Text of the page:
Farzan Nadim farzan at
Fri Mar 31 00:59:10 EST 1995

Available Immediately
Postdoctoral Fellowship
Emory University
Department of Biology
Atlanta, GA 30322
Salary - Negotiable depending on experience, two years guaranteed,
renewable for a third year.
        Our lab takes a dual physiological and computational approach
toward understanding restricted neural networks that control rhythmic
movements. The laboratory has expertise in computational techniques
using a UNIX environment and biophysical techniques with intracellular
sharp electrodes. Ideally the successful applicant would have
expertise in at least one of these areas and would be trained in the
complementary techniques. He or she would then combine these two
approaches in attacking experimental problems. The following is the
abstract from the NIH Grant which would support the fellow
(1R01-NS54149, Ronald L. Calabrese, P.I.).
        We have analyzed in detail the neuronal network that generates
heartbeat in the leech. Reciprocally inhibitory pairs of heart
interneurons form oscillators that pace the heartbeat rhythm. Other
heart interneurons coordinate these oscillators; these coordinating
interneurons with the oscillator interneurons form an 8 cell timing
oscillator network for heartbeat. Still other interneurons, along with
the oscillator interneurons, inhibit heart motor neurons, sculpting
their activity into rhythmic bursts. Critical switch interneurons
interface between the oscillator interneurons and the other premotor
interneurons to produce two alternating coordination states of the
motor neurons. The period of the rhythm generating interneurons are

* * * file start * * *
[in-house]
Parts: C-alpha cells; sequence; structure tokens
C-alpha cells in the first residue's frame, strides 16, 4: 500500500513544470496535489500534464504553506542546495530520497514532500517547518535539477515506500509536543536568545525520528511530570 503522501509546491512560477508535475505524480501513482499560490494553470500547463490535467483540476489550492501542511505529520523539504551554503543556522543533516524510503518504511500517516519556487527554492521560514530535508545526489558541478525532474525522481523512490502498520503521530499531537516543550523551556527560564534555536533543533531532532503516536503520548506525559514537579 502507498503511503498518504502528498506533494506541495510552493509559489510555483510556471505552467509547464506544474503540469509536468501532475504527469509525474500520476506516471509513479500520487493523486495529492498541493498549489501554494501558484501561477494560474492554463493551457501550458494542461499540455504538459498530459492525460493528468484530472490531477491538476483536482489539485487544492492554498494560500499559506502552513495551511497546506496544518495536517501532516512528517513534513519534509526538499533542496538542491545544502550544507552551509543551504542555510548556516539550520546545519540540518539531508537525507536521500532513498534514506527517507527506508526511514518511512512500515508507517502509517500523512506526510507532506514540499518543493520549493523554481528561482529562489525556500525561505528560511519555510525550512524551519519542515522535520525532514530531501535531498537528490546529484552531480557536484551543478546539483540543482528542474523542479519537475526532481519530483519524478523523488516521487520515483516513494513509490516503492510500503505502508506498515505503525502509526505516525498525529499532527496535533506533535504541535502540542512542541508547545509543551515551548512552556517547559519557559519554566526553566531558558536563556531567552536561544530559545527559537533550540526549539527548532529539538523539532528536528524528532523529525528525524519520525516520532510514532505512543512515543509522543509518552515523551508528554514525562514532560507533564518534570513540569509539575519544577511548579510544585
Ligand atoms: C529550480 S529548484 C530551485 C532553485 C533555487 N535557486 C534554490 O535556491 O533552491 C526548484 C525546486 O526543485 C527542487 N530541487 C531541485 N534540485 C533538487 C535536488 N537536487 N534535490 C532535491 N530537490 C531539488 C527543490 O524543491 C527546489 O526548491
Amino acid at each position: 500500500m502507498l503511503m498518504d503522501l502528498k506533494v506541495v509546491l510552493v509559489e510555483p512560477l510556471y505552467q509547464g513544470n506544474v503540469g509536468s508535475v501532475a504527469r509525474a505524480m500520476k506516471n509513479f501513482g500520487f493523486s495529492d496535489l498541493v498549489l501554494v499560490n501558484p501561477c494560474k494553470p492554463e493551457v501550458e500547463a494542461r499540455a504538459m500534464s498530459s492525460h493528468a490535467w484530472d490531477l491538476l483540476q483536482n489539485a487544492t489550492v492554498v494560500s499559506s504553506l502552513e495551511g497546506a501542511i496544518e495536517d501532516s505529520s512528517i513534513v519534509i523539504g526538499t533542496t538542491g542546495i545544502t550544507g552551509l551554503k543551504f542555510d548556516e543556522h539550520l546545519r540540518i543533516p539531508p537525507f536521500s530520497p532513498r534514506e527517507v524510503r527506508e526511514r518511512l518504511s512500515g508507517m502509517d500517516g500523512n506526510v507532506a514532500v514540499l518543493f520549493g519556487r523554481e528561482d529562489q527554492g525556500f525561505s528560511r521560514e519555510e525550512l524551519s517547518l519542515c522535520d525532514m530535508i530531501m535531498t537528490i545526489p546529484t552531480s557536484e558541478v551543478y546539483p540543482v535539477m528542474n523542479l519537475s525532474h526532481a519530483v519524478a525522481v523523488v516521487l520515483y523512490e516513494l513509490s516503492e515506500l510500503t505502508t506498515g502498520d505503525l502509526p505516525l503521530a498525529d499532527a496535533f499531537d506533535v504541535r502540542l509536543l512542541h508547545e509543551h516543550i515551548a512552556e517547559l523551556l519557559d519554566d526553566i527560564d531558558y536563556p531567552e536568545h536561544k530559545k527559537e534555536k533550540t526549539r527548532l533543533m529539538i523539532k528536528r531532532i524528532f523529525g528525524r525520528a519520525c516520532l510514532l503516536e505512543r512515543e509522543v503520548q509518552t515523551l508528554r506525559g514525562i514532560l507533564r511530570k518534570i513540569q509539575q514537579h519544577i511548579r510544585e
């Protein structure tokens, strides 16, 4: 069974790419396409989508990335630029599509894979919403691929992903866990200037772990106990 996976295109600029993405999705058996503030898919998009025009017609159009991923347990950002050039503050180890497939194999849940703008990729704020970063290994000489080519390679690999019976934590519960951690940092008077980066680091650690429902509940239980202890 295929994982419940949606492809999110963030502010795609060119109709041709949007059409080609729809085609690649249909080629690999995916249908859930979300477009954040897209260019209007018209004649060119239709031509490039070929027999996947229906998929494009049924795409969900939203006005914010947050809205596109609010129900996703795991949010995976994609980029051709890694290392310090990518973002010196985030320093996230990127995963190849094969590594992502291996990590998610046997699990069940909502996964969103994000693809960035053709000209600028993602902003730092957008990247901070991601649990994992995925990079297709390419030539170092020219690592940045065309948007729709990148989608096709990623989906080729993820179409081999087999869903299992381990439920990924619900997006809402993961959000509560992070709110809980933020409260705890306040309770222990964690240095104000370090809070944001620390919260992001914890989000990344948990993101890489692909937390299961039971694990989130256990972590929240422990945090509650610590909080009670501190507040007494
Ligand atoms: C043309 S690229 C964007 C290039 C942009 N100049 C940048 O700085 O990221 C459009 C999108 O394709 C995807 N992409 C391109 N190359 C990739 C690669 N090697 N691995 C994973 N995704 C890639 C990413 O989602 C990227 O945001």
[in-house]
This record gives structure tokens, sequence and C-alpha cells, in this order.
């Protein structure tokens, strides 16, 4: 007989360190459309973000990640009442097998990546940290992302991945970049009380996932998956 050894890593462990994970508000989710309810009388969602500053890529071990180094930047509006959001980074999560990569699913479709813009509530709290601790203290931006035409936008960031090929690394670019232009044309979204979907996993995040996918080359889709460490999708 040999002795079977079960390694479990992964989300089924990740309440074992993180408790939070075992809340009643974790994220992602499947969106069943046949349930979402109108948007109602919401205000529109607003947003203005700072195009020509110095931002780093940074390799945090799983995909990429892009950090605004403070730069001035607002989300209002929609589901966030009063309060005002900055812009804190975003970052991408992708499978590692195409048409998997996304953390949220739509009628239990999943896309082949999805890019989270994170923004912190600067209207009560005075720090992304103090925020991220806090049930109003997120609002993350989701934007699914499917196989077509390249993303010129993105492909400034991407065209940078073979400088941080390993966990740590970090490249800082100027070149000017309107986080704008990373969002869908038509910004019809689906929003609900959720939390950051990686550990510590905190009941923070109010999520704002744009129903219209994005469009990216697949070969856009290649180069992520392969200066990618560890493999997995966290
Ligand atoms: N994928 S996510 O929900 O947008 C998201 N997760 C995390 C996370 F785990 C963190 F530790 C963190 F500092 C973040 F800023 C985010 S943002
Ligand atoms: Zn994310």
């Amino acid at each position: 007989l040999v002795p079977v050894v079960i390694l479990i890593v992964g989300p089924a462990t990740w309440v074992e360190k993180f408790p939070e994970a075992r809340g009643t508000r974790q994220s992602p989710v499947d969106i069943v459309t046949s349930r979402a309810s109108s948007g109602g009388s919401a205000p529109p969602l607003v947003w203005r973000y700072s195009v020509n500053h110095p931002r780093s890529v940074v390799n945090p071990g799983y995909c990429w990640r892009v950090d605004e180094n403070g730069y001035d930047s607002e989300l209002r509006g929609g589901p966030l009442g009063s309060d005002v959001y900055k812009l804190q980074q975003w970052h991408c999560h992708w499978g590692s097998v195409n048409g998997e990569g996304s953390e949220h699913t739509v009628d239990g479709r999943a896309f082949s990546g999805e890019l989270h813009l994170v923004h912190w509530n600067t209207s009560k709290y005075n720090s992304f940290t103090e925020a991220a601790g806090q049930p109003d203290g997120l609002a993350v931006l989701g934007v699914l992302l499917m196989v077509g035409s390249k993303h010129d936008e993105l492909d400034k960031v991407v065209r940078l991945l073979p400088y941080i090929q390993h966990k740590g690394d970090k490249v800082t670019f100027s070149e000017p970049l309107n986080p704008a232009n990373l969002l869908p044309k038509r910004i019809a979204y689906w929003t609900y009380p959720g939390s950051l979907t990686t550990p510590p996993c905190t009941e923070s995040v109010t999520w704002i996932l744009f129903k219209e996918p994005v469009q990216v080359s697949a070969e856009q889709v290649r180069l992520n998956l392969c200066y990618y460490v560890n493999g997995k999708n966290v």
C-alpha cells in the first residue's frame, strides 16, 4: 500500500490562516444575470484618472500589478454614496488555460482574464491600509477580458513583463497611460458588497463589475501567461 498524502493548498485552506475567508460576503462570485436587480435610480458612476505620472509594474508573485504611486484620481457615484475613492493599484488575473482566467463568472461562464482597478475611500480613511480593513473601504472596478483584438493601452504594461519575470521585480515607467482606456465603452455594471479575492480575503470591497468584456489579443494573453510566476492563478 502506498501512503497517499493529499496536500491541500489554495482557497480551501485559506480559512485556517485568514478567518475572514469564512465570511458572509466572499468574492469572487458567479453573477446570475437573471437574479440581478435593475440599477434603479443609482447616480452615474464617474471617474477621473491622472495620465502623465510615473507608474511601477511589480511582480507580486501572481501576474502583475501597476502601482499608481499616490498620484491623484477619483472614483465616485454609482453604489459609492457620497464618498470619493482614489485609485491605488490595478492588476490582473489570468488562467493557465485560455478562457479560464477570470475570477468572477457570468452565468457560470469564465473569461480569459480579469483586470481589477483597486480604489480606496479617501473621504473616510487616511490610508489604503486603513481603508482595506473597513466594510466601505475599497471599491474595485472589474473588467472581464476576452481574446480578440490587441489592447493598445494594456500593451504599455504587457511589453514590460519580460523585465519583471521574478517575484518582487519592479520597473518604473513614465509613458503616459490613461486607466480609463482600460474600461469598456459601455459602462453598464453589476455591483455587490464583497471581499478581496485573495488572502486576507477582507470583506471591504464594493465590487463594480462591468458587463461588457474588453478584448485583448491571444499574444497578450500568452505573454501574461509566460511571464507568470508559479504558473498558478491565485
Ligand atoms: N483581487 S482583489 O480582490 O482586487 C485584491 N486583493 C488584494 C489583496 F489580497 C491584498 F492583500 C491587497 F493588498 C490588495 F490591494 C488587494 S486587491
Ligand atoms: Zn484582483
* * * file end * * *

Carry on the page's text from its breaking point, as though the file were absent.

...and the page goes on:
modulated by endogenous RFamide neuropeptides.
        We have explored the ionic currents, and graded and
spike-mediated synaptic transmission that promote oscillation in the
oscillator interneurons and have incorporated these data into a
conductance based computer model. This model has been of considerable
predictive value and has led to new insights into how reciprocally
inhibitory neurons produce oscillation. We are now in a strong
position to expand this model upward, to encompass the entire
heartbeat network, horizontally, to elucidate the mechanisms of
FMRFamide modualtion, and downward, to incorporate cellular
morphology. These modeling studies in conjunction with parallel
physiological experiments, either proposed herein or already ongoing
in the lab, will contribute to our understanding of how rhythmic motor
acts are generated, coordinated intersegmentally, modulated and
reconfigured at the network, cellular, ionic current, and synaptic
        By studying the processes for motor pattern formation in the
leech we will uncover important insights into the function of more
complex motor systems. The computational approach that we propose will
also generate insights into the function of distributed neural
networks in general.
Ronald L. Calabrese
rcalabre at
World Wide Web:

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